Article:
As mentioned in our last post about Gilded Paris, we concluded our first day in Paris with a 12 hour snooze, too exhausted even for dinner. We seem to have done pretty much the same thing with this blog by taking nearly a month off since our last post. Let’s see about catching up a bit.
We had been to Paris’s Marais neighborhood on earlier visits, including a guided tour with Viking River Cruises during a 2015 cruise on the Seine, but we were eager to more fully explore the area. The Marais retains much of its medieval character, and is largely untouched by the Haussmannian renovations of the 19th century. Images of busy, narrow and windy streets and ancient buildings like the next three pictures leave a strong impression that were somewhat softened by what we saw on this morning.
We had hired a tour guide to help us explore the Marais, but first things first – breakfast. We walked to find something to eat in the Marais, and we found our spot:
Are there bad boulangeries in Paris? To be honest, delighted with our croissants and other pastries made here we didn’t bother doing any comparison shopping. We ate breakfast here the next two mornings as well. Here’s an example of their fare:
Sitting outside, we had this sunshiny, early morning view:
We had picked our tour guide for the Marais after following his series of weekly walks around Paris on YouTube and live on Facebook. Corey Frye is an American who moved to Paris with his French wife. (The story of how they met is an example of a classic “meet cute.”) Marketing himself as “A French Frye in Paris,” Corey is also a writer and photographer; check out his photos on Instagram.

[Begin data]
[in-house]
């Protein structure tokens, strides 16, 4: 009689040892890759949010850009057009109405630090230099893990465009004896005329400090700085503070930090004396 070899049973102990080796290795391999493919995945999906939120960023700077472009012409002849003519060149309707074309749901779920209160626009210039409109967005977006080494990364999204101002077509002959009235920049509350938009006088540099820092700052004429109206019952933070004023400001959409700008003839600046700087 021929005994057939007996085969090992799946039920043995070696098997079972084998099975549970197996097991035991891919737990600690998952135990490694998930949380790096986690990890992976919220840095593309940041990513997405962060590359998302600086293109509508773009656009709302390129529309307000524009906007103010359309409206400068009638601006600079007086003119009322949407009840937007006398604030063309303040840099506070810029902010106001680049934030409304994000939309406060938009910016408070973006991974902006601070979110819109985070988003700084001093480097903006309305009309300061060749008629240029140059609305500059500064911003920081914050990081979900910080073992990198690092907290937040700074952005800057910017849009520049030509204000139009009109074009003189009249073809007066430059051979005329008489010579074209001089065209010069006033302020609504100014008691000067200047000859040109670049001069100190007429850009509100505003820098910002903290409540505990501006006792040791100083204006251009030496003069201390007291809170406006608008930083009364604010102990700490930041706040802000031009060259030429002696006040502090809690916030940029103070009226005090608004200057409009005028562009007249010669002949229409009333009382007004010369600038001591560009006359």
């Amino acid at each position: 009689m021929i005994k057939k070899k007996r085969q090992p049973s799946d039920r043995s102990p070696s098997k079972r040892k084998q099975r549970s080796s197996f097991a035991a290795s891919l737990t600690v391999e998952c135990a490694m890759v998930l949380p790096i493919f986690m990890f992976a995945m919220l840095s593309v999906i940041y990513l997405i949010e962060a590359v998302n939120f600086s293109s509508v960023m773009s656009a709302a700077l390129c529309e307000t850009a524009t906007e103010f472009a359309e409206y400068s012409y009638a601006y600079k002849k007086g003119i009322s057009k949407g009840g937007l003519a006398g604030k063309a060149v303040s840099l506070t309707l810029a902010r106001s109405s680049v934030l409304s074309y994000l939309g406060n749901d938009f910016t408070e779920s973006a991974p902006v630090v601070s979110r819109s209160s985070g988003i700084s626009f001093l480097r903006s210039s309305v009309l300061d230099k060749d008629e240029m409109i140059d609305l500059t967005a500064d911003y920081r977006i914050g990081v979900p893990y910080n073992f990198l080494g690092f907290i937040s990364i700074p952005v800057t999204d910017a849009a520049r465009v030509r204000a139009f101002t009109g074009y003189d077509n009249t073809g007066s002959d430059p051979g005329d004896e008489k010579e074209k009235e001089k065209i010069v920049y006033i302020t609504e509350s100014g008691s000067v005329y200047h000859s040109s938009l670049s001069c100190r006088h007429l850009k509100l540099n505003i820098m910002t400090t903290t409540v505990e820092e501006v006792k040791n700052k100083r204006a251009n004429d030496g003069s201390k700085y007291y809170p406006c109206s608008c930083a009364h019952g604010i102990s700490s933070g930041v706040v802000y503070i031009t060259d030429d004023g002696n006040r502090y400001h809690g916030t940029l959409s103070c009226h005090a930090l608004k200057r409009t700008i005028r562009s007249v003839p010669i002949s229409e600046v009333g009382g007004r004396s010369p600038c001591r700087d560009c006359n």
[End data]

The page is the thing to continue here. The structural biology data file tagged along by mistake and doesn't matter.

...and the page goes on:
We met Corey just across the Seine from our hotel, walking across the Louis Philippe bridge to start our 2-hour tour. Here’s a picture of Corey. (Coincidentally the restaurant with the blue window frames in the background – Pamela Popo – is where we had a great dinner that night.)
One of the things that we learned from his tour is that the Marais is more than a jumble of urban streets; we thought that there is also a bit of a village vibe to the area:
We went to some out-of-the-way sights of the Marais, including the Hôtel de Sens, complete with its embedded cannon ball that was fired during the three day long French Revolution of 1830:
We also saw a surviving portion of the original city wall of Paris, which serves double duty as the side wall of a set of basketball and tennis courts and of some apartment buildings. The rounded edge of the wall at the right is part of one of the original gates into the city.
A highlight of our tour was the time spent inside the beautiful, historic Saint-Paul Saint-Louis church:
It’s often the little details from foreign travel that catch our eyes; here are some examples from the Marais. Read more about the green fountains that are found around the city.
The two hours with Corey flew by! After finishing the tour at Place des Vosges, we were famished. We headed right for one of the Marais’s biggest food destinations, L’as du Fallafel, where we sat down for a delicious lunch:
If you’d like to take a virtual tour of the Marais with Corey that includes much of what we experienced on our guided tour, you really should watch these two YouTube videos from his YouTube channel:
Better yet, take a trip to Paris and book your own tour with him!
We had a great time getting to know more about the Marais. There are many more corners to explore, including the several museums in the area. In the afternoon we continued our exploration by visiting one of those museums, which will be the topic of our next blog post.
We’ll end this post with a picture from a different morning in the Marais. Here is a pre-dawn shot capturing the BHV department store sporting its Christmas season colors and Mary Poppins theme: